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The Reindeer Effect

Lossy Compression

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Sound files too (mp3 et all.).

You could compress a text-file of some dictionaries and the result would look like most of the spelling on the Internet .

Lossy compression is useful when you don''t place as much importance on something. For example, in pictures luminance is more important than colour, so colour can be compressed more heavily. If you can generalize that then the answer is "lossy compression is useful where you don''t notice the difference."

Specific examples? Well, I can''t think of any off the top of my head. How about replays for games like Tekken - I wouldn''t be watching because I always get my ass kicked so I wouldn''t notice if the replay wasn''t exact .

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Lossy Compression has no other advantage over lossless compression than better compression ratios. Some data will be much smaller using lossy compression algorithms. That includes image data (pixel matrices) and sound files (waves). Of course, text data can''t be encoded using lossy compression unless you accept that your text will be different after decompressing.

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regarding the issue with lossy replays in games, I must say that that can be very annoying.

The Replay function in GTA3 isn''t very exact, and it is very annoying, because you really want to see that cool move or that nice explosion again, but end up watching the car not exploding at all or something as incorrect.

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quote:
Original post by parklife
regarding the issue with lossy replays in games, I must say that that can be very annoying.

The Replay function in GTA3 isn''t very exact, and it is very annoying, because you really want to see that cool move or that nice explosion again, but end up watching the car not exploding at all or something as incorrect.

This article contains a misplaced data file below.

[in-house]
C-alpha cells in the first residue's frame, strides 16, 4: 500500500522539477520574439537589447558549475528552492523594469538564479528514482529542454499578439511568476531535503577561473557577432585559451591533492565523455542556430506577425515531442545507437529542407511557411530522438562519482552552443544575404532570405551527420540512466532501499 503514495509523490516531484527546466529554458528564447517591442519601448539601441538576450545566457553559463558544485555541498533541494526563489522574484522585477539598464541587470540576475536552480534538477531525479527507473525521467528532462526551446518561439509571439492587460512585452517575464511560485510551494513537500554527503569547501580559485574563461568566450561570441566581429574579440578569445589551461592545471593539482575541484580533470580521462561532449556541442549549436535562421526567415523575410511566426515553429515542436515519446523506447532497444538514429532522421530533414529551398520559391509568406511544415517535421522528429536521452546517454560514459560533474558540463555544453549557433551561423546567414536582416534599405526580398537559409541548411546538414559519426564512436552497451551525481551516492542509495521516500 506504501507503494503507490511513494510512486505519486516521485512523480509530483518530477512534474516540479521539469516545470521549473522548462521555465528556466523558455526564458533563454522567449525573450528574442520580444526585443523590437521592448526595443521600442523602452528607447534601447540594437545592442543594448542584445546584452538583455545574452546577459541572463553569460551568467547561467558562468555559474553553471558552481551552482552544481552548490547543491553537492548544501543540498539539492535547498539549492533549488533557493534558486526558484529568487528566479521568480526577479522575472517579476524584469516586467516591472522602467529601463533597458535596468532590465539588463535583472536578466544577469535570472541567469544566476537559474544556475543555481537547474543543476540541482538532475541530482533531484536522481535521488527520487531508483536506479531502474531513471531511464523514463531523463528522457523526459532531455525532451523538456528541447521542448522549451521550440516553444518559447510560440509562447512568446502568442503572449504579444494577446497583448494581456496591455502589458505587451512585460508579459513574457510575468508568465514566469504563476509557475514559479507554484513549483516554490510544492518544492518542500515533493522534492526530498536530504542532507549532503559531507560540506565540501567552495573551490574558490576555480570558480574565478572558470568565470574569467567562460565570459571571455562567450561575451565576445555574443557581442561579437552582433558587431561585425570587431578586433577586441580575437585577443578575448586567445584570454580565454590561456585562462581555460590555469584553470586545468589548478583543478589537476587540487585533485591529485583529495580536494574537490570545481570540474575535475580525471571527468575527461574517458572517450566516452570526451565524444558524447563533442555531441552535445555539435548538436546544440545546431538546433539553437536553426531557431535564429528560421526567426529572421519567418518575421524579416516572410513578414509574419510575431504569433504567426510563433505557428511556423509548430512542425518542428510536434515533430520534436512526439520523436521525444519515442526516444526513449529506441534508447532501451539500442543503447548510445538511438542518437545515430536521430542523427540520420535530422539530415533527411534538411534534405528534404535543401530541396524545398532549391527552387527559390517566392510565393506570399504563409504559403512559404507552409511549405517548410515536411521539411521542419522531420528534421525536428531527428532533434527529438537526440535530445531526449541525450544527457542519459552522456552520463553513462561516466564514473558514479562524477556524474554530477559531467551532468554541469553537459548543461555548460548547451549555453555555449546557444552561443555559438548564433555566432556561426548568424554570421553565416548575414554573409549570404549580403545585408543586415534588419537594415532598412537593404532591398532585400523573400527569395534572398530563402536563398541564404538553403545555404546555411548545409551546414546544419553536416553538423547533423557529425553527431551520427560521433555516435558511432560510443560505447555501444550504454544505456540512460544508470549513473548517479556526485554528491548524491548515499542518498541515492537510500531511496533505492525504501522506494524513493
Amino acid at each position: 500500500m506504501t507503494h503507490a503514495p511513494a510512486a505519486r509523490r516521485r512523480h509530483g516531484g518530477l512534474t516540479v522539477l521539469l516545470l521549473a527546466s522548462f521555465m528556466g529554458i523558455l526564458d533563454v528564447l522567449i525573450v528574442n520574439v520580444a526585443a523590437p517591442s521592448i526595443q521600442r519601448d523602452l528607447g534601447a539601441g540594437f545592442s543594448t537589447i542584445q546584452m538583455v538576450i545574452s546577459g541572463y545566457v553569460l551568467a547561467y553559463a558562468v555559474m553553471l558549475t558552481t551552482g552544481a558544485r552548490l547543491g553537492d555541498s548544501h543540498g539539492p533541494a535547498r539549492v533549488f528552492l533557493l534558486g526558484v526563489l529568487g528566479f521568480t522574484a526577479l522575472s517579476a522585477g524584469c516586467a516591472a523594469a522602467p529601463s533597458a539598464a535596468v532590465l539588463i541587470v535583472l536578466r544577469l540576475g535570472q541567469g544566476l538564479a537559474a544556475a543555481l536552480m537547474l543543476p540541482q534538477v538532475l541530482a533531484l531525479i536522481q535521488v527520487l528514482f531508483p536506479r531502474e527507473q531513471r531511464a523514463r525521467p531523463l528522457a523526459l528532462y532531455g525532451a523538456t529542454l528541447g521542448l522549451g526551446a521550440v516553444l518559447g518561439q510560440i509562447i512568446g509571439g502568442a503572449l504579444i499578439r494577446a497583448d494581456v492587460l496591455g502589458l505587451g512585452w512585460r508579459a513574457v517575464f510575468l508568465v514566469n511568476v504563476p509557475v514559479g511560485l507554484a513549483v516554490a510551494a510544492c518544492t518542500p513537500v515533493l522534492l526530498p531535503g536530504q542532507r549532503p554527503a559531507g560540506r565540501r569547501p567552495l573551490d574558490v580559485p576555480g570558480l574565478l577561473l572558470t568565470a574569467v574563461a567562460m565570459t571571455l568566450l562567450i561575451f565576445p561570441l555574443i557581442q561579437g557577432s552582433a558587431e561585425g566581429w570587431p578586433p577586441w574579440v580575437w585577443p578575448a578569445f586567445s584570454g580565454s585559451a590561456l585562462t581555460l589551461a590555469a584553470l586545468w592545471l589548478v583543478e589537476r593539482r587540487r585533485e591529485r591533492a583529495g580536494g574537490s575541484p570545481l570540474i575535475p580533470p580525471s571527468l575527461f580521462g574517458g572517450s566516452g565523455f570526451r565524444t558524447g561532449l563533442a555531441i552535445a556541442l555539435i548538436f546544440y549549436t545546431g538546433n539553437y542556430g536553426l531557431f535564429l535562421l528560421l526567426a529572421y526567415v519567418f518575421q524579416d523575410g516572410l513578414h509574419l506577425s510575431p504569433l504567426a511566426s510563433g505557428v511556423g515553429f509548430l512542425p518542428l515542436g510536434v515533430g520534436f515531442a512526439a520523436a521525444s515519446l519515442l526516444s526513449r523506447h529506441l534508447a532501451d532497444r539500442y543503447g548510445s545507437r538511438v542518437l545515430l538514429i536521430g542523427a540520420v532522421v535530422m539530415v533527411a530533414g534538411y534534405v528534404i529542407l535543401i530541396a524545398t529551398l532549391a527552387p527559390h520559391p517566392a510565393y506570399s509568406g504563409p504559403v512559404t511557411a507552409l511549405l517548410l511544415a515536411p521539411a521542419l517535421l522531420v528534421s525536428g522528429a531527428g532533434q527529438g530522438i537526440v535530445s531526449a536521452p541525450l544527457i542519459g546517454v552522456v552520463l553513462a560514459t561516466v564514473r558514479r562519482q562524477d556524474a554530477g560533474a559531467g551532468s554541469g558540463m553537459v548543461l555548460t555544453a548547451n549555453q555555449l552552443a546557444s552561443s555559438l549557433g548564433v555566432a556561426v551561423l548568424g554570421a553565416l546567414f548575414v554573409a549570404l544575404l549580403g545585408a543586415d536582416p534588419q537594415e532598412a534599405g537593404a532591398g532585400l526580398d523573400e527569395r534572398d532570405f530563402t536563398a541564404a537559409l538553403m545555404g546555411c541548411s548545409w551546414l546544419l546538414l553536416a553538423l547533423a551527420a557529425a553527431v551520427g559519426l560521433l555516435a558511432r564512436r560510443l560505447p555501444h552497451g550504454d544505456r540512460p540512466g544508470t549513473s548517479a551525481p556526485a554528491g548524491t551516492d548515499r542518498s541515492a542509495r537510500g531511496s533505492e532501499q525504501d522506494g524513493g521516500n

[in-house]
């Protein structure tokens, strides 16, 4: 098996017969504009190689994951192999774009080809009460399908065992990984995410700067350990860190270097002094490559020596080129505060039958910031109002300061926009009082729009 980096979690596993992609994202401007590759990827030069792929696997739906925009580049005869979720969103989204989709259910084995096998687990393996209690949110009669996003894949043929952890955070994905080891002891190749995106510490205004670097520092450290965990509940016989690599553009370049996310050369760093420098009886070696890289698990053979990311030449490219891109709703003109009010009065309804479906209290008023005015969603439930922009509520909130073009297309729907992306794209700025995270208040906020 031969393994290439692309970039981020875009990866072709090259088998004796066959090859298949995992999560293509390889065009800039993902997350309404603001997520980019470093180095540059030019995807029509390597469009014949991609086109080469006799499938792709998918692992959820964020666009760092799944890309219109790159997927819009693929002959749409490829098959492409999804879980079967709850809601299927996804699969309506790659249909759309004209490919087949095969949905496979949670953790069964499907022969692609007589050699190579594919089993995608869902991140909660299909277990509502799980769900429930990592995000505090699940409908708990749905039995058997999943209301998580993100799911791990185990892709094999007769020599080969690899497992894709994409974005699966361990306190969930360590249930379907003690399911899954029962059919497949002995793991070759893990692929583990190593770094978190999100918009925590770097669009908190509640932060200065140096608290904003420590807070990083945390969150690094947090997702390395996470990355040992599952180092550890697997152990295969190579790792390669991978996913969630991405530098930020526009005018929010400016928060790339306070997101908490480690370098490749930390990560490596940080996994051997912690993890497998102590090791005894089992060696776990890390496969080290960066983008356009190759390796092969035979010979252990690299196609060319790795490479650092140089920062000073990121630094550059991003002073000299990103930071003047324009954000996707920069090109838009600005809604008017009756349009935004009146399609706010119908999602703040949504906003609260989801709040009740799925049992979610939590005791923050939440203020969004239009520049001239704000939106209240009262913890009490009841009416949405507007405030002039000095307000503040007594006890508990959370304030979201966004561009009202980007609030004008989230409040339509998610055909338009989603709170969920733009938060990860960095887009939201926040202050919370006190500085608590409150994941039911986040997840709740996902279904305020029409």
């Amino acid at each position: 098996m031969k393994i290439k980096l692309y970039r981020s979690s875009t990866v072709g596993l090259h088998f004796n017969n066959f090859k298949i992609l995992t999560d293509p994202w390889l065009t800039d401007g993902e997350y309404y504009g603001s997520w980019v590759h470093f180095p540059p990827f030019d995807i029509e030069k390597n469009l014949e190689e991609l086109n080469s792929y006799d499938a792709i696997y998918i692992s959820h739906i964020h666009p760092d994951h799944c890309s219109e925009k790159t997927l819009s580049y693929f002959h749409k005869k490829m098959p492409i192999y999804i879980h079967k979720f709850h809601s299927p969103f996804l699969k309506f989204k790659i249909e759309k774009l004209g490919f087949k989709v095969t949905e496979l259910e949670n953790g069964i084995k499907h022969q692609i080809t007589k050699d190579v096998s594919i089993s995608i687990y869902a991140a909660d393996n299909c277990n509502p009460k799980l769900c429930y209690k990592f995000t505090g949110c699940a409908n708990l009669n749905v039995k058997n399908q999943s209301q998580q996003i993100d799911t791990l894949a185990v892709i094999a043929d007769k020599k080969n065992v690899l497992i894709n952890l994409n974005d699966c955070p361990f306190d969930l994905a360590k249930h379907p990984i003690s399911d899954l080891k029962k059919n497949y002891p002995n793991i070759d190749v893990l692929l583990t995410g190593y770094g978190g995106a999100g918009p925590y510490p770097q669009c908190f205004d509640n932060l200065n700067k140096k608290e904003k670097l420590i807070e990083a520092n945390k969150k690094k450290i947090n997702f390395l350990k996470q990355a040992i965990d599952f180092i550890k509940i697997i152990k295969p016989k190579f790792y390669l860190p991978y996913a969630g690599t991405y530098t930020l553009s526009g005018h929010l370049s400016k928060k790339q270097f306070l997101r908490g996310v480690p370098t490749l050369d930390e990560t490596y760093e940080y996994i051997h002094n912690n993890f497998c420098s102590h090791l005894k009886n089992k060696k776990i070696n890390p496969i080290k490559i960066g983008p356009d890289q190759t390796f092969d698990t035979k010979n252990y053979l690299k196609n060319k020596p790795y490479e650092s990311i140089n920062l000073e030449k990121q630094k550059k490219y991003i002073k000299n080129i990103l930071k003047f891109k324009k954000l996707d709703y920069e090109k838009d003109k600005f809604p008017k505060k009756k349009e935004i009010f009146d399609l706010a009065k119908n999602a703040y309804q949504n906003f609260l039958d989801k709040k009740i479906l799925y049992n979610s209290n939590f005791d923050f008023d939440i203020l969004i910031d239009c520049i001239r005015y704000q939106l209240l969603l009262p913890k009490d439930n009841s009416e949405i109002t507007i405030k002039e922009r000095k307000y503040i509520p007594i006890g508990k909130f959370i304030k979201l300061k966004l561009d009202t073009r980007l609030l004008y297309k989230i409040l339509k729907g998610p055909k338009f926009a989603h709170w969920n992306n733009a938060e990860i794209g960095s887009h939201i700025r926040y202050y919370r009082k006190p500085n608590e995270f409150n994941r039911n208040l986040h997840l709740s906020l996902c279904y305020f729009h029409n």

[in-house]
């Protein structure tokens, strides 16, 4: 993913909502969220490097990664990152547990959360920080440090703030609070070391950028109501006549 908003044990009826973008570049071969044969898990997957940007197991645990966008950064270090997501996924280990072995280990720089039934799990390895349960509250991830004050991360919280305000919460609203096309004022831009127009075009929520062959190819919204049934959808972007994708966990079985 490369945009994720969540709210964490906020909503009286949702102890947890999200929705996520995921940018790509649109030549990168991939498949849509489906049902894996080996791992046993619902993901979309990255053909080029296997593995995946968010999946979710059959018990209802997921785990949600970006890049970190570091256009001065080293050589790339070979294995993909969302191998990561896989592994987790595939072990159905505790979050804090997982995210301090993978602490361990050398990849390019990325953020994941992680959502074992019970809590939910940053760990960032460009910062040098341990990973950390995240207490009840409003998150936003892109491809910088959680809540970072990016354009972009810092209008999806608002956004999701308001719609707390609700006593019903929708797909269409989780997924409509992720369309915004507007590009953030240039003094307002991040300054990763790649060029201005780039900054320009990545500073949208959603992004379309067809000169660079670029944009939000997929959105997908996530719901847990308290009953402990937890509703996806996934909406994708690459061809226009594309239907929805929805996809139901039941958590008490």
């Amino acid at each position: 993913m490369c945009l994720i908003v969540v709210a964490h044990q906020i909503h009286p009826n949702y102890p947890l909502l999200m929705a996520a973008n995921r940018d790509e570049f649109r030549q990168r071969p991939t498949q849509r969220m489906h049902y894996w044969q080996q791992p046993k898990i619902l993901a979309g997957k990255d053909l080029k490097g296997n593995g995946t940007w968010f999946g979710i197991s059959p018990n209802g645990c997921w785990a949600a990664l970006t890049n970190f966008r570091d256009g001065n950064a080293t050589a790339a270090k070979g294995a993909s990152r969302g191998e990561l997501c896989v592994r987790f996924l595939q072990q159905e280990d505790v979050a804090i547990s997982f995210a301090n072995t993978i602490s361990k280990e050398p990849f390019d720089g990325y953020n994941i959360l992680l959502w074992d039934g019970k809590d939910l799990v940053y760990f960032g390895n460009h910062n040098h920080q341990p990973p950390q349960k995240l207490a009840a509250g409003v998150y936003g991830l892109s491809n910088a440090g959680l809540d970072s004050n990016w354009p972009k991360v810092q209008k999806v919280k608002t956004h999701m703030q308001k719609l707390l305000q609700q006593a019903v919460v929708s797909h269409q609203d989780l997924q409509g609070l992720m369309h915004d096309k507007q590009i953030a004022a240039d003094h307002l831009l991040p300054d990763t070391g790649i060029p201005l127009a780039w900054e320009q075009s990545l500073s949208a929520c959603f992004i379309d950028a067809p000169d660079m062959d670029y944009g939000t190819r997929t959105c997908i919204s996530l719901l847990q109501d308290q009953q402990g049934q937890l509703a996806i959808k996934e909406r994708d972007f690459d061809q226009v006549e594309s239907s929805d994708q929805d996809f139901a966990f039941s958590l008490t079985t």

Wow! I was joking when I said that - I didn''t imagine for a second that any games wouldn''t have accurate replays. It makes a mockery of the whole concept. There''s an interesting article on Gamasutra about reproducible behaviour; I wonder if the GTA3 makes saw it and whether that was a conscious design decision.

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Its not lossy, its just that the GTA3 engine isn''t ''perfect''. If given the same inputs, but at a different framerate it can produce different results. Thats why I don''t like most of the "framerate independent" stuff I see, as the rounding errors created make it difficult to impossible to reproduce (both for replays and for multiplayer games).

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yeah, most of the "frame independent" methods ppl use happen to be the x+=dx*someFactor which is VERY framerate dependent. true framerate independent movement is done using a fixed time step loop, and during the render you interpolate between the last two ticks (ie last two position results from the game logic running). the is ensures exact reproducable results, though input handling might be tricky (you must decide to only check every game logic tick or every frame, though nomatter which you choose, the input will only affect the game when the game logic is run).

quake2 ran its logic at 10 frames per second, but the actual display ran at whatever the hardware supported. the inbetween frames were interpolated.

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Well, technically GTA3 surely doesn''t use lossy compression when saving replays, but the routine is very bad and doesn''t record things as cars being repaired, garage doors opening, time of explosion, sound (!!!) or explosions. Everything else is recorded but feels a bit ''thin'' or ''degraded'' when played back.

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GTA3''s replays were "hacked-in" for the PC version and it''s obvious they didn''t spent a whole lot of time on that feature.

There are other games that display incorrect replays. In the Playstation 2 game "Sky Odyssey", you can take off and fly a whole mission, and then when you watch the replay it sometimes shows you stalling after take-off and crashing into the ground!

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